Sometimes I try and see if I can come up with a better term than “cheap” to describe the 36 beers that Will Gordon wrote up in his Deadspin piece, “36 Cheap American Beers, Ranked,” but I can’t. Even though a few of the beers on the list were at one time or another the biggest beers in America, long before the craft beer revolution and expensive growler-filling stations at Whole Foods became trendy, Schlitz, Pabst, and Budweiser have been relegated to a lower-class status, what people toast ironically at parties in Brooklyn, the drink of choice for college kids on a budget, the type of beverages that get marked up ridiculously high at sporting events, but, no matter what, the type of beer that most Americans still drink.
Beer is pretty much one of the things that America has consistently done well for a long time. We didn’t invent it, and across the entire globe, beer is the third most popular thing to drink behind water and tea. Yet for a country the is constantly forcing people and the culture they bring with them to assimilate and Americanize, American beer is a bridge to the old countries many of our ancestors and family members came from, and the America they dreamed of.
That’s why there’s something really elitist and weird about the way we look at the beers that Gordon classified as cheap. I mean, they are inexpensive compared to some of the bottles you can buy at a place like Bierkraft in Park Slope (Note: I have bought my fair share of expensive bottles of beer from there), and even if there is a difference in taste between something brewed up by Two Brothers and, say, a can of Genesee Cream Ale (and there is a big difference…), it’s difficult for me to label one “cheap” since beer is the libation of the masses, and the masses don’t all have nine bucks to spend on a bottle of some really stellar I.P.A.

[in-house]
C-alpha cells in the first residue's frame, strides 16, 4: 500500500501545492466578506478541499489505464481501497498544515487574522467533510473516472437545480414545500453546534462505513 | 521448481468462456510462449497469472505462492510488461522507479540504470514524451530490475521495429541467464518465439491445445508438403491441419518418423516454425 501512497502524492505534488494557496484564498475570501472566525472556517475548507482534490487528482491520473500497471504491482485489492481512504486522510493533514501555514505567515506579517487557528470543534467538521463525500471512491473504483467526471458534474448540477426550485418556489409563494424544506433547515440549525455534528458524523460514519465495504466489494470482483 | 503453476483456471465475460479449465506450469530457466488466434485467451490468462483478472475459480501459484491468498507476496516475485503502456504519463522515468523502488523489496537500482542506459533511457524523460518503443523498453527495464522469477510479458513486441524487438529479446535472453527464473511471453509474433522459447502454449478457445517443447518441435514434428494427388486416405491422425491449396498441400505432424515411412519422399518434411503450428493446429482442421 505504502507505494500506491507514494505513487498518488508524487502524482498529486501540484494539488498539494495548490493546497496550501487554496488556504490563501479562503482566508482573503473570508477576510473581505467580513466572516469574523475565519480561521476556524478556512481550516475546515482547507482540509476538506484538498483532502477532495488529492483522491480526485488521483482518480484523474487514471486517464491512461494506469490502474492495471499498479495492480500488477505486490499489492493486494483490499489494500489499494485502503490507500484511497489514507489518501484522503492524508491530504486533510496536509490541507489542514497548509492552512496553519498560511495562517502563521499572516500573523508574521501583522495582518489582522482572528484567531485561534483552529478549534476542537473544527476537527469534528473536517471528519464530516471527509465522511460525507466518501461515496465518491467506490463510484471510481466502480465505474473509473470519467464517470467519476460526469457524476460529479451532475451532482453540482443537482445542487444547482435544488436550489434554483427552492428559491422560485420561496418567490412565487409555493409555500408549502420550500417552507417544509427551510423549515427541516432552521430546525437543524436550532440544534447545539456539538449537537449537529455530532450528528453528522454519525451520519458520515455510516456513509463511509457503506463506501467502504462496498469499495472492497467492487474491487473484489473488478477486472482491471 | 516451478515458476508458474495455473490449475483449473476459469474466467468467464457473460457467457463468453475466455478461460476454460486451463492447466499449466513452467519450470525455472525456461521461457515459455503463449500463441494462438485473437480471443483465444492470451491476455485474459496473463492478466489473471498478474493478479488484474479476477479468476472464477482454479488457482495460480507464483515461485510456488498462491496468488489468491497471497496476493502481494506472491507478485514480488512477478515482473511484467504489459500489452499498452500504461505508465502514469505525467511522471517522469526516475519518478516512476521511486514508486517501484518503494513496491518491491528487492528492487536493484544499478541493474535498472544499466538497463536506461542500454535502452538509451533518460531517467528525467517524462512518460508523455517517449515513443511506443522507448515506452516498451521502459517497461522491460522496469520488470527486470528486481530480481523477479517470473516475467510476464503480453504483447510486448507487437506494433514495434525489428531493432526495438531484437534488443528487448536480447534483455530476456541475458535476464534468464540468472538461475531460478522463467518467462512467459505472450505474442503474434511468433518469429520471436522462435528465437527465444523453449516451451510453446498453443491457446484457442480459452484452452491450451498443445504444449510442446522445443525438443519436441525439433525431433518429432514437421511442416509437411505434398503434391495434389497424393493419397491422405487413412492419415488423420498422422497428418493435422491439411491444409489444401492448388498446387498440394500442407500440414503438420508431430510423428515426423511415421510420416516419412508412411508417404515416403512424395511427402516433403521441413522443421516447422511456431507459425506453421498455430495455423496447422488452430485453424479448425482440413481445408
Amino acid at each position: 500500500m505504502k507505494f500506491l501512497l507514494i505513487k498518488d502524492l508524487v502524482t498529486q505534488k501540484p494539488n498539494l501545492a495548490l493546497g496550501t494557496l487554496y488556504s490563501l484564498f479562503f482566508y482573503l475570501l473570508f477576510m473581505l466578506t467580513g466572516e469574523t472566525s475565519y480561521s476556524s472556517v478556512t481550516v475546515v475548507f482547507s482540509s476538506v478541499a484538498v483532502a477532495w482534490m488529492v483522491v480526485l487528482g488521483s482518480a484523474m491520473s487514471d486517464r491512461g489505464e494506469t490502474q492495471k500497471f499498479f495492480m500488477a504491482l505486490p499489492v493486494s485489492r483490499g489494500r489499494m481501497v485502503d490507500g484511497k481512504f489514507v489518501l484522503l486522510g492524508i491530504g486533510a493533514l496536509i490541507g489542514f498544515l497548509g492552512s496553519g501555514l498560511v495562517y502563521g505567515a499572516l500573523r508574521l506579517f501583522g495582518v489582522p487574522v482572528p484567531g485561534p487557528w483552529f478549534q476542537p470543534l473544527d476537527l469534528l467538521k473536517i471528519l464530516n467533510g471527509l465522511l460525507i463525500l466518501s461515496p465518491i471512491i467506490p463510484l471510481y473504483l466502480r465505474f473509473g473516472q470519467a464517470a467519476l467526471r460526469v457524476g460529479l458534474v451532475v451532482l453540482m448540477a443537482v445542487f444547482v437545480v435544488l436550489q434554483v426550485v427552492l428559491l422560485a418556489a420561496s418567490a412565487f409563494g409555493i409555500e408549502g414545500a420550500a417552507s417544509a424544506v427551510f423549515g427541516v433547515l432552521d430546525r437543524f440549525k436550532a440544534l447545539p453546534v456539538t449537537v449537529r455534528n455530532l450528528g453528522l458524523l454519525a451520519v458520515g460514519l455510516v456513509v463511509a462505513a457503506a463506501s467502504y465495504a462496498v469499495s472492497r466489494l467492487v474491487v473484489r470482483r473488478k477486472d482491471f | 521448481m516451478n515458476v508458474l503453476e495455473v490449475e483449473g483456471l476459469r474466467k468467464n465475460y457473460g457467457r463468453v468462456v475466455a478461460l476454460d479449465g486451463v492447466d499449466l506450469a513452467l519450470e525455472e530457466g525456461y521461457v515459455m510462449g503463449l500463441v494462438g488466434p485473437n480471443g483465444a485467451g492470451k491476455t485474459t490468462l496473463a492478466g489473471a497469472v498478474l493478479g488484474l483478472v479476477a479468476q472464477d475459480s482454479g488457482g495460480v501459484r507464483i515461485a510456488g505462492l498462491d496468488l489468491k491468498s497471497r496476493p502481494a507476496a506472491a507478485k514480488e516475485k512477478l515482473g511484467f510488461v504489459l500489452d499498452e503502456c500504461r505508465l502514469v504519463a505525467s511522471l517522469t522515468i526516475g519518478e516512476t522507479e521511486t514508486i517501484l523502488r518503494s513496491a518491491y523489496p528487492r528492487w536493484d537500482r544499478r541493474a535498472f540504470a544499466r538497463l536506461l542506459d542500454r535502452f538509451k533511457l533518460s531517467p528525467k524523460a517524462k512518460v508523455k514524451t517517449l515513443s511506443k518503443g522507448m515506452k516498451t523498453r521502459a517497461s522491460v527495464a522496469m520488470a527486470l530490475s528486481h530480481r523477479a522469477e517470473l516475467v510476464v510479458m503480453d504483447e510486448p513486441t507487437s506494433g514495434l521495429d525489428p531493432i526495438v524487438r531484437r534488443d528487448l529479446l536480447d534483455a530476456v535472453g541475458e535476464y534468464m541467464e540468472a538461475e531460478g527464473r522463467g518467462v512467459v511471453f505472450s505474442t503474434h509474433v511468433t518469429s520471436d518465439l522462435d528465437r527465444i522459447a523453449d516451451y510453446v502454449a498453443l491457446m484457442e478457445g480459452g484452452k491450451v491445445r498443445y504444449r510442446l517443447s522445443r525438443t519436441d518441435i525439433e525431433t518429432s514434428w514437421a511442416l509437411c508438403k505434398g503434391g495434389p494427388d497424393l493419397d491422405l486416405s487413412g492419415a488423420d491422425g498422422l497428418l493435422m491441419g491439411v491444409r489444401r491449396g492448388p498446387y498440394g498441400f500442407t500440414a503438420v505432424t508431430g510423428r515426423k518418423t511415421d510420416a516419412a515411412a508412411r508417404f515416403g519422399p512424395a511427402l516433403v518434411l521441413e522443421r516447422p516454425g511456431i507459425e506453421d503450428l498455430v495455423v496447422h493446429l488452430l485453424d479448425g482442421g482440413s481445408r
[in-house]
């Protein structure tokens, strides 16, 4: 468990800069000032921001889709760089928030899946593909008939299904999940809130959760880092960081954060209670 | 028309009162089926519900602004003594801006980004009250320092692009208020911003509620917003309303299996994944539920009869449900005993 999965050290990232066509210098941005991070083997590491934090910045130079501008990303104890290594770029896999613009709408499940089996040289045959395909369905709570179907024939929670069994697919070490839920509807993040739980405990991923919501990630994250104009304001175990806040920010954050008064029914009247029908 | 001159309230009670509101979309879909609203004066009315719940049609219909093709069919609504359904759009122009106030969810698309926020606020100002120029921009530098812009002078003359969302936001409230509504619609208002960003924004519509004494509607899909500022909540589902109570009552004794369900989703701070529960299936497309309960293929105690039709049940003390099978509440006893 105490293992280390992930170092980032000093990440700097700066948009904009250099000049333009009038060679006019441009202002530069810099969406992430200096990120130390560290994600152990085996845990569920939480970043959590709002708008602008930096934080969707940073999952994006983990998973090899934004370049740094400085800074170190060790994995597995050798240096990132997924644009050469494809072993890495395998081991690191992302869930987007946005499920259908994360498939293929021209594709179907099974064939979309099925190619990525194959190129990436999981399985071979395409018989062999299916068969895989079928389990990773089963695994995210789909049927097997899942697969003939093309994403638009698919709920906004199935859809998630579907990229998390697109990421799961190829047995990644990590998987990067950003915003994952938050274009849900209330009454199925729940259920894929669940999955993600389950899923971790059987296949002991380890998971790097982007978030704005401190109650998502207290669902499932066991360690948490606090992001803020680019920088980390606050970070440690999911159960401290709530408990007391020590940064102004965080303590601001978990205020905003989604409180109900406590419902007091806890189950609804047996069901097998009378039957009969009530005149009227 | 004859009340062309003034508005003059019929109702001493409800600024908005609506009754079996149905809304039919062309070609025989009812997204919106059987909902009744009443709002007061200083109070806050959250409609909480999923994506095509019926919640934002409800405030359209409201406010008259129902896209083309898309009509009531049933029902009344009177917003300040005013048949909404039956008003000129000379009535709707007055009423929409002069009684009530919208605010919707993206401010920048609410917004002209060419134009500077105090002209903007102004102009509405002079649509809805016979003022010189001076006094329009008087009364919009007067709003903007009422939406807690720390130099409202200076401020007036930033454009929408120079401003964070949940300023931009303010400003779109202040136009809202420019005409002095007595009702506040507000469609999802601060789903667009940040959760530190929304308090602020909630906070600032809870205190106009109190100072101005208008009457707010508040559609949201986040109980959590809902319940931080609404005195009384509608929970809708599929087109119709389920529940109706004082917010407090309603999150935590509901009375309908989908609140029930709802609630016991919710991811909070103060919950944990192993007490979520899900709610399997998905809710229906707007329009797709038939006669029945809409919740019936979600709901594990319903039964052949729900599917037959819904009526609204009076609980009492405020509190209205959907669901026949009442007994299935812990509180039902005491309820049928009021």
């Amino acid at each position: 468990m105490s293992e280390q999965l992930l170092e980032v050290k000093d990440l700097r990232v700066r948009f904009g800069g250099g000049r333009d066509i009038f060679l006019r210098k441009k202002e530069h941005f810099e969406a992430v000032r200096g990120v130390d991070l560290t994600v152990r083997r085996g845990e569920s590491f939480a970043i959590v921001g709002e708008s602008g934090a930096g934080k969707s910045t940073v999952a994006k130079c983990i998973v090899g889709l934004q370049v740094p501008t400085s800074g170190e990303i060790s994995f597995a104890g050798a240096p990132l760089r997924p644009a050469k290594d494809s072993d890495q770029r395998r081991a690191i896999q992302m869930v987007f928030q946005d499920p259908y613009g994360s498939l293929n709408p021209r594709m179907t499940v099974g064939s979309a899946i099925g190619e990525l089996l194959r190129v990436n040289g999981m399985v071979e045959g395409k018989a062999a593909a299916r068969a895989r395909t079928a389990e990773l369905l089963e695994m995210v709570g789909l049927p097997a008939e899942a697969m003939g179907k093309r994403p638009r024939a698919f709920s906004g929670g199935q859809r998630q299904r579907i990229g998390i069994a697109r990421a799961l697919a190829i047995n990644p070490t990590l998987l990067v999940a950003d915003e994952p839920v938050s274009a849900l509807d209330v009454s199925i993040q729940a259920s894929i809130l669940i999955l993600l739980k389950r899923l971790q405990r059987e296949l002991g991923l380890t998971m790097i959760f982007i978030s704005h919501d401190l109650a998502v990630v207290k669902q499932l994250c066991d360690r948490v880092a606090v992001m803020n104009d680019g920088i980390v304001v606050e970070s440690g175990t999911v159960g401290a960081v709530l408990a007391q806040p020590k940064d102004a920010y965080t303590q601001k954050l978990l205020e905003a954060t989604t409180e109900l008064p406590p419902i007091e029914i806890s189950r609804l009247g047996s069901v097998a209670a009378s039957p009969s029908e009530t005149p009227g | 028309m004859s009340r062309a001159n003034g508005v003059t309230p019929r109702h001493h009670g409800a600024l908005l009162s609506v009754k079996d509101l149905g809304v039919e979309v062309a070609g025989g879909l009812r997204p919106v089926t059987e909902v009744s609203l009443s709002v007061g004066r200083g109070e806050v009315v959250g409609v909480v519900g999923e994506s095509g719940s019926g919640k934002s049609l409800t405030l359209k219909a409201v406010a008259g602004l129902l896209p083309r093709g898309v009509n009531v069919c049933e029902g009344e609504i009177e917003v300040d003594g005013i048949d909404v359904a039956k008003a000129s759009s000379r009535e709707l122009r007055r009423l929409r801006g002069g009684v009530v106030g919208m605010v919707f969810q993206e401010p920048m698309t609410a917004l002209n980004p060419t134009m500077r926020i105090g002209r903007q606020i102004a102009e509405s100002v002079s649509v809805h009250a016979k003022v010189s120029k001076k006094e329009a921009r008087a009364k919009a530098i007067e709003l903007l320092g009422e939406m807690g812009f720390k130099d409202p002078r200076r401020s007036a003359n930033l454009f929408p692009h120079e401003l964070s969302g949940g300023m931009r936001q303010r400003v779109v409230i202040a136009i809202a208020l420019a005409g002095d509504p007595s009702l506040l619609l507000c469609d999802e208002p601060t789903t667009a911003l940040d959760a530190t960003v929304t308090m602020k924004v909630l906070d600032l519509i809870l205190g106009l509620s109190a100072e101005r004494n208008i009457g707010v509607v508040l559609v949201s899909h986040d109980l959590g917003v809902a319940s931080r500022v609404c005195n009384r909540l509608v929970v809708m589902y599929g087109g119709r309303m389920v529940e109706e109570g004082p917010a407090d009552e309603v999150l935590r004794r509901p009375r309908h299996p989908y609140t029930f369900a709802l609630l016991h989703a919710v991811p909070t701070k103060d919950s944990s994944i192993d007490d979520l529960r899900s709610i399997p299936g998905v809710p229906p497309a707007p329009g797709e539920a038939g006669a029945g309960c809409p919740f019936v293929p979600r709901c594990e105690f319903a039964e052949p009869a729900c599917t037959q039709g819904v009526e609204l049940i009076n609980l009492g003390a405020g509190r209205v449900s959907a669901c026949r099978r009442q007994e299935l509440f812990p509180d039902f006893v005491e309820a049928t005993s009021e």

I’m also a nostalgic bastard: the beers on Gordon’s list bring me back to my youth; camping trips, hockey tournaments, my 18th birthday spent around a bonfire while drinking Miller Lite that a friend’s father allotted to us because he said, “In the old days, 18 was old enough to drink.” The popping open of beers and the scents they give off brings me back in time, not necessarily to one specific time and place, but American beer is for better or worse my madeline. A High Life can cue up any number of memories for me, a High Life can make me recall lazy summer days watching the Chicago Cubs lose at Wrigley Field with my grandfather, a Lone Star can remind me of sitting alone at a bar in Austin, Texas, and a PBR makes me think of my early days living in Brooklyn. Any of these memories can start me down a wormhole I’ll gladly fall further into.
Milwaukee’s Best will always be “The Beast,” Rolling Rock will forever be the first beer I ever drank, and Budweiser is my go to beer that I’ll always say, “Bob Pollard from Guided by Voices likes it,” as its defense. I’ve had every beer on Gordon’s list at some point in my life, and to be honest, the only ones I regret are the ones I can’t recall.